Murdered: Soul Suspect Hands-On Preview - Dead on Arrival
Written Thursday, February 27, 2014 By Lee BradleyView author's profile
Ronan O’Connor has been pushed from a top floor window of a house in Salem, then shot with his own gun by a mystery assailant. He’s dead, stuck between worlds until he solves the mystery of his murder. Thankfully, in life he was a detective. All O'Connor has to do is find the killer and he can join his deceased girlfriend in heaven.
Murdered: Soul Suspect’s opening five or ten minutes are dire. While the story concept is kinda fun, the intro layers on expository guff and weird narrative excuses for gameplay limitations with all the elegance of Miss Marple on a skateboard. It’s just so poorly written and worse, it repeatedly snatches control away from the player in order to shovel yet another cutscene down your throat.
There’s a short section near the start, where O'Connor’s dead girlfriend informs him that he can’t cross over because he has unfinished business on Earth. “What about your life is unresolved?” she asks. And he doesn’t know! Just three minutes ago he was thrown out of a window then shot dead, but he can’t think of a single thing. It makes you want to eat your face.
Once O'Connor works out why he’s still on Earth, he returns to the scene of his death. Evidence, policemen and onlookers are scattered around the cordoned off area. This is how the core of the game seems to play out. O'Connor wanders around a scene, clicking on things until he has amassed enough evidence from the available clues to progress. It’s all rather uninvolving.
Part of the evidence gathering process includes possessing people; eavesdropping on their conversations, reading their mind or influencing them in some way. This is how you get information. But there’s no skill to it. You’re just clicking through options until you happen upon the correct one. Perhaps it gets better later, but for the first couple of hours it’s as interesting as toenails.
Once you’ve investigated every scrap of information at a scene you are presented with a strangely vague question and a number of answers, represented by little images. But it doesn’t matter which one you select. If you get it wrong you just get to pick another until you’re right. There’s no deduction involved, there’s no penalty for failure or reward for quick thinking. It’s pointless.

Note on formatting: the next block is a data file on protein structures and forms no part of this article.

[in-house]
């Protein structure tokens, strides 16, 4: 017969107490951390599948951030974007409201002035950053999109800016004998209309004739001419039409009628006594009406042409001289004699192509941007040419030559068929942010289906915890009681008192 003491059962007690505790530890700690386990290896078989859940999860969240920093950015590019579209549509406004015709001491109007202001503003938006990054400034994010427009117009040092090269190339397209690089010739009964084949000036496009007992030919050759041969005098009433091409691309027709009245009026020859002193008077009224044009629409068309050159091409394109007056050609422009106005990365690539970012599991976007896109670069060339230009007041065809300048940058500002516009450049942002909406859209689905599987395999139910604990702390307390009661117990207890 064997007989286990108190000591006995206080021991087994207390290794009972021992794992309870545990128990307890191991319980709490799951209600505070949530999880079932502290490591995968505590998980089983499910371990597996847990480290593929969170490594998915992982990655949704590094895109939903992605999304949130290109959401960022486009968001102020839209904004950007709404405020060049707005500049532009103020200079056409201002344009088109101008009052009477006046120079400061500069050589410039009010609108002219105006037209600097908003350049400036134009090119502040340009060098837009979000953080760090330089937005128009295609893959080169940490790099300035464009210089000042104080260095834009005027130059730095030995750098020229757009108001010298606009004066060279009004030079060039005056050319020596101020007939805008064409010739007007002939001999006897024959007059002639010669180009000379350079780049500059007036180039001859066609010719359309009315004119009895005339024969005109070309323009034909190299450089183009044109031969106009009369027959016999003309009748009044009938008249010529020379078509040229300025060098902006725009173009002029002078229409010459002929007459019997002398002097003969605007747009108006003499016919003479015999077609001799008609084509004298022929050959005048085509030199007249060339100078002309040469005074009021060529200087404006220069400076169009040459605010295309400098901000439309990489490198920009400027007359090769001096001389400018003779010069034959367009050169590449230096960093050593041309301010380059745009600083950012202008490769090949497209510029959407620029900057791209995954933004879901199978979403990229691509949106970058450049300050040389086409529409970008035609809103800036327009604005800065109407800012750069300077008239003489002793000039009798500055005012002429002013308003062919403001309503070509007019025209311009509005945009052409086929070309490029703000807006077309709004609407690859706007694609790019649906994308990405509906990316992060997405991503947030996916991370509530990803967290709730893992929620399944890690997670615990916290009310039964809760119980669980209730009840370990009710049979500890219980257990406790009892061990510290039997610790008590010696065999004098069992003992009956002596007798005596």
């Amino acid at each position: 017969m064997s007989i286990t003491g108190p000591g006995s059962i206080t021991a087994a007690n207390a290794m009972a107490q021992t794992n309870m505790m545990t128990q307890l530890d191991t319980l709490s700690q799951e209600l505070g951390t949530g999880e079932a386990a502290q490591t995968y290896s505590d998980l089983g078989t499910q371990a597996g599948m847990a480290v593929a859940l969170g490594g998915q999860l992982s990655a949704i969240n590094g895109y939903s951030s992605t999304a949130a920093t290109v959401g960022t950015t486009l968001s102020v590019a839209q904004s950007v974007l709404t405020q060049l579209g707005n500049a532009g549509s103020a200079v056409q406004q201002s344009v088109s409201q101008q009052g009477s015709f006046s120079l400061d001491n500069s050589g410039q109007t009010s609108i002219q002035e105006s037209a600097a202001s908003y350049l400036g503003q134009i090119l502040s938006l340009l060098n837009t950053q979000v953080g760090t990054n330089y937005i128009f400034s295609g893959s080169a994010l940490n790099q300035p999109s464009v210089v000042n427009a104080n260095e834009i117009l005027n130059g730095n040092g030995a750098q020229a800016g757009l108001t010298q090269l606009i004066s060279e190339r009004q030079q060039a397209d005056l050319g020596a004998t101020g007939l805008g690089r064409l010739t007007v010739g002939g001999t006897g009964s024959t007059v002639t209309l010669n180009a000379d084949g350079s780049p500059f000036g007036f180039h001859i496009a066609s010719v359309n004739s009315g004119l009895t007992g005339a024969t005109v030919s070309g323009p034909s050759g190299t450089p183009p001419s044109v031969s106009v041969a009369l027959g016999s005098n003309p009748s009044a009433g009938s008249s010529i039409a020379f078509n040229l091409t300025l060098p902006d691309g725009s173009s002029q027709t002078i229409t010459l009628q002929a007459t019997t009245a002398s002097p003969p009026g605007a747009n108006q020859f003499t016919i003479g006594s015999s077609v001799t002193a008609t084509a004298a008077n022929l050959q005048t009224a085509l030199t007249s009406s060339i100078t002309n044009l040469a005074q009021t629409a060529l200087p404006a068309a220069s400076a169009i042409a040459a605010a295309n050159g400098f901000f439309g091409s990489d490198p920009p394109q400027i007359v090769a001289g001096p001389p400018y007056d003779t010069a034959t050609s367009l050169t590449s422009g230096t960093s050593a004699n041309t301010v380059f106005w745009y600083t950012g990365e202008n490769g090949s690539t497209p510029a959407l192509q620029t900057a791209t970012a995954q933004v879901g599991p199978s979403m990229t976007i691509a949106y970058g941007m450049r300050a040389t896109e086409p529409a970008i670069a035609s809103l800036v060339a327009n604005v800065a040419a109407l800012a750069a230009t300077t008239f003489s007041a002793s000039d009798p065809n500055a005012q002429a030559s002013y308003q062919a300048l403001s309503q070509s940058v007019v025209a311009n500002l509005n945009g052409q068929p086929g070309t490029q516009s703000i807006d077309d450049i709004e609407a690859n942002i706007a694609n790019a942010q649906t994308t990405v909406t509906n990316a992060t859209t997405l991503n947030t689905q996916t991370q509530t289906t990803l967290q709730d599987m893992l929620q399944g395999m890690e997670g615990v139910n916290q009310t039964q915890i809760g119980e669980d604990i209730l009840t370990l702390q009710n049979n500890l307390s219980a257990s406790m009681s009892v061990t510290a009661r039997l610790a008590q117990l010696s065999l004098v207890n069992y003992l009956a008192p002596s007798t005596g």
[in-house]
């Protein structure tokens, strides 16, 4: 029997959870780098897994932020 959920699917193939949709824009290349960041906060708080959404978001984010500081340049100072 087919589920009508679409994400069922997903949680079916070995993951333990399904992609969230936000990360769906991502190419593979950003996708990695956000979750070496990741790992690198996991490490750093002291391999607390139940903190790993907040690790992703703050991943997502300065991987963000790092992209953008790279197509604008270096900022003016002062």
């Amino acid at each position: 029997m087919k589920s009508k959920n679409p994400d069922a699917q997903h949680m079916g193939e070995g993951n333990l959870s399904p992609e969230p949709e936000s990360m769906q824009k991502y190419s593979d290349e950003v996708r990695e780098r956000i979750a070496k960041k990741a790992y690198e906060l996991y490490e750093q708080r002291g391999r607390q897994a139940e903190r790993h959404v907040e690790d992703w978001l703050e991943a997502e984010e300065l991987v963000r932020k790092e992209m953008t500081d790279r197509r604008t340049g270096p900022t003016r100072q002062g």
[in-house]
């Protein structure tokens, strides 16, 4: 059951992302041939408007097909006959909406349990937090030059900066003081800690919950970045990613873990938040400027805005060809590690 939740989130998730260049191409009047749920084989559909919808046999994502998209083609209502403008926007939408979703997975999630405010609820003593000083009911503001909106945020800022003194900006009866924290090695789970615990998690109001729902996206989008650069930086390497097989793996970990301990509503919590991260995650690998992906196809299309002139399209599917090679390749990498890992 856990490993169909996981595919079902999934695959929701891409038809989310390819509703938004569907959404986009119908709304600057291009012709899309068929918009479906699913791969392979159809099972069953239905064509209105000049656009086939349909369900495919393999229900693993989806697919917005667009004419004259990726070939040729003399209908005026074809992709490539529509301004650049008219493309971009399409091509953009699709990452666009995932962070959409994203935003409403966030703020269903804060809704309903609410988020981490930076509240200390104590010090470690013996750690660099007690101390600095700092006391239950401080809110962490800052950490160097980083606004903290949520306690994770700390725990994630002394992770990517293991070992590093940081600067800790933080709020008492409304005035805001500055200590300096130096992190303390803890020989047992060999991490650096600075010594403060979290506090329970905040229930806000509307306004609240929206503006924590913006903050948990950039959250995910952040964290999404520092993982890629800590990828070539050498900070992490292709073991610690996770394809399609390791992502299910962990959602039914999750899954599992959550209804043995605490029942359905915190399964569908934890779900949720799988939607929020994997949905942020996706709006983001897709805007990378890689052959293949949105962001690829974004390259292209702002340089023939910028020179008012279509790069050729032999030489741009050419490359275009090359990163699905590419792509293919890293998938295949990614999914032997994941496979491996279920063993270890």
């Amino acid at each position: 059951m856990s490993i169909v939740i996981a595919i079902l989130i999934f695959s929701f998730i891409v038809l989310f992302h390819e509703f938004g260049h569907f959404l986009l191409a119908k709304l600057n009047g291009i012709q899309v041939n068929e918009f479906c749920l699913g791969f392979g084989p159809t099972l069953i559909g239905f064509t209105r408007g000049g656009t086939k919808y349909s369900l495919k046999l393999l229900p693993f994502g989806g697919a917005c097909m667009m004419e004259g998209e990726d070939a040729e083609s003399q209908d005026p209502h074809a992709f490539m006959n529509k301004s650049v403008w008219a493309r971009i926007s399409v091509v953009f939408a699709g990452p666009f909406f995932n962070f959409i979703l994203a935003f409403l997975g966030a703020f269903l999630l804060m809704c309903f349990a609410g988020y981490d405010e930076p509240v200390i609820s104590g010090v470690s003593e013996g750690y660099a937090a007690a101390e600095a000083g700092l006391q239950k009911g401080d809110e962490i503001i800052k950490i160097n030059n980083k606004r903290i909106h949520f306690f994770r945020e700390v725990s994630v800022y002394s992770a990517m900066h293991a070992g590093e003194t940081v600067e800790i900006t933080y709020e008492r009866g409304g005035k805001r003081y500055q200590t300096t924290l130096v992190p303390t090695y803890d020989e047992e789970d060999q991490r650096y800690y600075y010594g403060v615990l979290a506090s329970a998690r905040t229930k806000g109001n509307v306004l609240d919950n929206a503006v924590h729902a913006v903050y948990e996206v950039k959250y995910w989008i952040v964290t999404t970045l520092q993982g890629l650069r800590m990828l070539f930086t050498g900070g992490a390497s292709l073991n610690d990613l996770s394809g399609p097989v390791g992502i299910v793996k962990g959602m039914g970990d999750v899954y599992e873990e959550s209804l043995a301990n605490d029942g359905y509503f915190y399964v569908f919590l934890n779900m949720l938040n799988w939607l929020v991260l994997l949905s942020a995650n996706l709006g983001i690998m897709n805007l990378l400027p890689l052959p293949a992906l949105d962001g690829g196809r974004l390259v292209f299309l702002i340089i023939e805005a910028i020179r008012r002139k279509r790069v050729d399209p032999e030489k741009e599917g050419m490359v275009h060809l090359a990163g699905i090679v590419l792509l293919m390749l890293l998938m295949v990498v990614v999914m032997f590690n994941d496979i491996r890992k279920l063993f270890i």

The game opens up in the next section. In the building from which you fell you can walk through walls and explore each apartment, some of which are inhabited by people, families. Most seem completely oblivious to the major crime scene outside. Appropriately for a game about a dead man, Murdered’s world is lifeless.
If you approach televisions a button prompt pops up saying “Poltergeist”. Click it and the TV springs into life with static. I did this in two or three different apartments but there was no reaction. Even when there were people present, nobody seemed to notice. Salem’s doctor must do a roaring trade in mood suppressants.
There are little side missions in some of the apartments. Mysteries to solve, where the “mystery” is revealed in the setup. Characters to engage with, like one poor dude that slits his wrists and then accidentally electrocutes himself in the bath for good measure. There are things to do then, aside from identifying O'Connor’s killer, but at this early stage they feel like little more than filler.
On the way to the top floor from which O'Connor was flung, there are also demons to avoid. You do this by zipping between little clouds of “The Dusk”. As long as he remains within them, he can’t be seen. It’s basically an ultra-simple stealth section, topped off by sneak kills. It’s probably the most engaging part of Murdered’s opening hour or two, but it’s still just fluff.
Up on the top floor and the police have already cordoned off the era, allowing you to root around for more evidence. You can also trigger little flashback cutscenes which explain what happened in the lead up to your death. A girl is involved. Something to do with the occult. Your murderer is called The Bell Killer and he’s done this before. The plot thickens, but my interest doesn’t.
You can see what the developers were going for. Murdered: Soul Suspect tries to be an old-school adventure game in three dimensions. Look around a scene, collect evidence, make a breakthrough, move onto the next scene. But the writing is poor, the evidence gathering is boring and there’s no sense of achievement. You don’t feel like a detective. You’re just wandering around clicking things until all the things have been clicked.
To be any good, Murdered: Soul Suspect has to make you feel like you’re working something out. It has to make you engage with the motivations of its characters. It has to present you with a puzzle, not just a set of things to click in whatever order you like. And failing all of that it has to deliver a good story, with a strong mystery that pulls you through until its resolution. On the evidence of the opening, Murdered: Soul Suspect has none of these things.
Murdered: Soul Suspect hits Xbox One, Xbox 360, PS3 and PS4 in June.